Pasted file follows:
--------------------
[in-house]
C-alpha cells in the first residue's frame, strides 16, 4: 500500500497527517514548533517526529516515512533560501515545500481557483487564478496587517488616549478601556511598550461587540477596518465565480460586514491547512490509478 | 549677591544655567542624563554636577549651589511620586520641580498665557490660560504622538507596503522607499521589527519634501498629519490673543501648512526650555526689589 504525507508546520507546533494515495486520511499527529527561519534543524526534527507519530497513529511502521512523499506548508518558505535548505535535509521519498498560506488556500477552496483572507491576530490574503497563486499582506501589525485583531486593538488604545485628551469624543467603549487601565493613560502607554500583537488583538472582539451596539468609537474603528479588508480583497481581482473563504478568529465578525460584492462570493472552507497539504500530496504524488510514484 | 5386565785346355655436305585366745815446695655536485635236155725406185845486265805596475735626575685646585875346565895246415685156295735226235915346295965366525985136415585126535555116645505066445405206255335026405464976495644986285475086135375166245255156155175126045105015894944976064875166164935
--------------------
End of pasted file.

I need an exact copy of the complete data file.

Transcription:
[in-house]
C-alpha cells in the first residue's frame, strides 16, 4: 500500500497527517514548533517526529516515512533560501515545500481557483487564478496587517488616549478601556511598550461587540477596518465565480460586514491547512490509478 | 549677591544655567542624563554636577549651589511620586520641580498665557490660560504622538507596503522607499521589527519634501498629519490673543501648512526650555526689589 504525507508546520507546533494515495486520511499527529527561519534543524526534527507519530497513529511502521512523499506548508518558505535548505535535509521519498498560506488556500477552496483572507491576530490574503497563486499582506501589525485583531486593538488604545485628551469624543467603549487601565493613560502607554500583537488583538472582539451596539468609537474603528479588508480583497481581482473563504478568529465578525460584492462570493472552507497539504500530496504524488510514484 | 5386565785346355655436305585366745815446695655536485635236155725406185845486265805596475735626575685646585875346565895246415685156295735226235915346295965366525985136415585126535555116645505066445405206255335026405464976495644986285475086135375166245255156155175126045105015894944976064875166164935